Watching Jason Kenney swallow his tail this week was instructive. He reversed everything he's said for months, while denying any error. When that didn't go so well, he got bellowing-level mad at anyone pointing it out.
It's not easy being a right-wing conservative premier in COVID times. The trap they're caught in is that a global pandemic isn't the best circumstance for invoking libertarian individualism and the all-purpose value of the private sector, then standing aside. Active government has its problems, but someone has to do something right now, not just wait for the invisible hand to generate profitable solutions. Luckily there are enough of them to let us compare responses.
Manitoba’s Brian Pallister definitely has liftoff. For those unfamiliar with him, he's a strange dude. He spends four to eight weeks a year at his palatial villa on the Pacific coast of Costa Rica. He doesn't even have email there. His "office" says it lets him think deep thoughts about Manitoba and write speeches. And he has no intention of changing.
This obstinacy is his secret sauce. "You don't need to like me," he says. In fact he seems to prefer it. He's "the guy who's stealing Christmas to keep you safe" and he "did not get into politics for the adulation."
Evidently, He's in touch with his gnarled feelings. He knows people dislike him -- he has the lowest approval rating among premiers -- and he looks a bit like he dislikes himself. But he's gonna save them anyway. Then, next day, in case he won some grudging admiration among his enemies, he maligned Indigenous peoples for getting the vaccine first, which puts "Manitobans" -- i.e., non-Indigenous citizens -- at "the back of the line."
He even managed to slip in an offensive metaphor while warning that vaccines won't nullify the need for other unpleasant measures: "The cavalry's not here yet." There's something artful about his will to offend.
Memo to Jason Kenney: call Pallister. For weeks Kenney resisted a lockdown on two grounds: it would hurt both the economy and personal freedoms. By the time he gave in this week, he had to add a mask mandate. Oh, the humiliation. When reporters mildly noted this, he accused them of representing the NDP -- who've pulled ahead in the polls -- and Alberta-bashing, which is just weird.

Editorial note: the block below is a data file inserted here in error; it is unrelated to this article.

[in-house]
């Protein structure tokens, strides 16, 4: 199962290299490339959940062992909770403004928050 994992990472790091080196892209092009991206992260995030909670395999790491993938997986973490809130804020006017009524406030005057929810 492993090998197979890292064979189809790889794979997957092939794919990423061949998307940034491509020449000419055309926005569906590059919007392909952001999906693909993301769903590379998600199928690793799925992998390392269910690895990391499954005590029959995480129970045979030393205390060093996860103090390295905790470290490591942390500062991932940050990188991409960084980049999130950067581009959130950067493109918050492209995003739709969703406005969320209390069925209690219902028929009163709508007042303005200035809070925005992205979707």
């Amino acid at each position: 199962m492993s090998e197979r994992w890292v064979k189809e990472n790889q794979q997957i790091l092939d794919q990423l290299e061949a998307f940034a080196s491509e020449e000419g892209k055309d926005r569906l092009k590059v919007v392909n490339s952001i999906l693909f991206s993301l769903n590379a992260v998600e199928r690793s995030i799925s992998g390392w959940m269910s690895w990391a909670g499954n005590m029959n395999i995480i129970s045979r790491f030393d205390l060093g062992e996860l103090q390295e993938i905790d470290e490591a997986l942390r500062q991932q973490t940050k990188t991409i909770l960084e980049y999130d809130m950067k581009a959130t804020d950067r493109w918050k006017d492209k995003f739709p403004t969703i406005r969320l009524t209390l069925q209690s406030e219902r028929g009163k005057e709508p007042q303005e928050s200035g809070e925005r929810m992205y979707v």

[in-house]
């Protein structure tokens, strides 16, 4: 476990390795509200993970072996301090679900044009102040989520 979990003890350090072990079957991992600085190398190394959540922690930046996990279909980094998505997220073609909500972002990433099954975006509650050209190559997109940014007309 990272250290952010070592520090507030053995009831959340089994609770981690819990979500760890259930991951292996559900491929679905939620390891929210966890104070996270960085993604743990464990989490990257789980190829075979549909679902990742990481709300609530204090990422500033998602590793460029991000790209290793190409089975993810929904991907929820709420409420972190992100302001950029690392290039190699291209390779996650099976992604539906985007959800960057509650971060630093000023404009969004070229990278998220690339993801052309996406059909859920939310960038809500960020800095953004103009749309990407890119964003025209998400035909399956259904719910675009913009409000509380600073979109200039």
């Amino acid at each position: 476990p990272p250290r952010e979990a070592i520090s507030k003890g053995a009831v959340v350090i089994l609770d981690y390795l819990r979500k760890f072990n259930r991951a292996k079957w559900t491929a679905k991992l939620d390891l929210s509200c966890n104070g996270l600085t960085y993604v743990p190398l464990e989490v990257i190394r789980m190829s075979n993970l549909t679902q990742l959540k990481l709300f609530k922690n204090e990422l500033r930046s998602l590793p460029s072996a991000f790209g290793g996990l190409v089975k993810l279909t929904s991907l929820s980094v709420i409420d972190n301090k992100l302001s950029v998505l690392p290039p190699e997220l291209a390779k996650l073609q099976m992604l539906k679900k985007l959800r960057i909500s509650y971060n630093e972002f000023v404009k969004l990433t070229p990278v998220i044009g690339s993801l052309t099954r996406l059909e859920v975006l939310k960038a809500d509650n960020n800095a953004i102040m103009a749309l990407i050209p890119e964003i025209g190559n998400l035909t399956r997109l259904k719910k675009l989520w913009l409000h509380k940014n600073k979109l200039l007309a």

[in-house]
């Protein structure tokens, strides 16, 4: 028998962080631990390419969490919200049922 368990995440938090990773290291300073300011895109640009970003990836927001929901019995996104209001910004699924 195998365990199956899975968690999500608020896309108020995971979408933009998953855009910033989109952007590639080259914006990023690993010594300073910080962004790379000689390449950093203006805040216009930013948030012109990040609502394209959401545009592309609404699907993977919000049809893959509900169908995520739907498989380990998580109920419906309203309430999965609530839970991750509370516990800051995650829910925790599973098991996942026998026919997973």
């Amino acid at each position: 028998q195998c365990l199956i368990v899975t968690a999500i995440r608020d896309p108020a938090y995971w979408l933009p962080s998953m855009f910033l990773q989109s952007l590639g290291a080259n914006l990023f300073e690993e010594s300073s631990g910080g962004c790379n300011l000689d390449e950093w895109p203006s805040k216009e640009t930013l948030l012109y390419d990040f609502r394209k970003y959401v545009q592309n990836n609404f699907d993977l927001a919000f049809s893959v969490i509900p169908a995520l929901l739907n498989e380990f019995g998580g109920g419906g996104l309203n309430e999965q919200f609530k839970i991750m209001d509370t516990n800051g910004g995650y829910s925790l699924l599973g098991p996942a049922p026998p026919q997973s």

He said he didn't get into politics to put limits on people -- a much higher bar than not being in it for the adulation. It rang with whininess and self-pity. That's why I suggest Kenney call Pallister: to learn how not to give a damn. Of course Pallister can always bugger off to Shangri-La. Kenney would probably have to settle for Hawaii. Being right-wing premier of Alberta wasn't supposed to be this hard. It wasn’t supposed to be hard at all.
Doug Ford, I confess, eludes me. How has Ontario stayed so well ahead on the COVID stats? Ford's a voluble conservative, but his right-wing traits are cheapness -- he had the billions of dollars needed to reduce class sizes to 15, but preferred hoarding it to lower provincial debt -- and cronyism. Neither is right-wing trendy. He mouths the lingo but even that's old-fashioned, like "unleash the private sector." He's more a right-wing populist than an ideological conservative.
He's less about personal freedoms like the right to be racist or not wear a mask, than he is about "the little guy," by which he means small business owners, never their employees. That's who his heart "goes out to." I continue to ponder these mysteries. Who ever thought of Ontario politics as enigmatic?
The conservative ideologue who gets a pass is national leader Erin O’Toole. He's free to jabber about needing a plan to deal with COVID, without ever suggesting what that might be other than, er, unleashing the mighty private S and letting Canadians work rather than take government handouts. Nice rhetoric if you can afford it -- and if you have no actual power to exercise, you can. The provincial premiers are the ones constrained by power and therefore by reality; their strains and differences show it.
They should all have a good cry together, a group hug and then a collective activity to buck them up. Board games maybe, or adult colouring books.
Rick Salutin writes about current affairs and politics. This column was first published in the Toronto Star.
Image: Brian Pallister/Facebook
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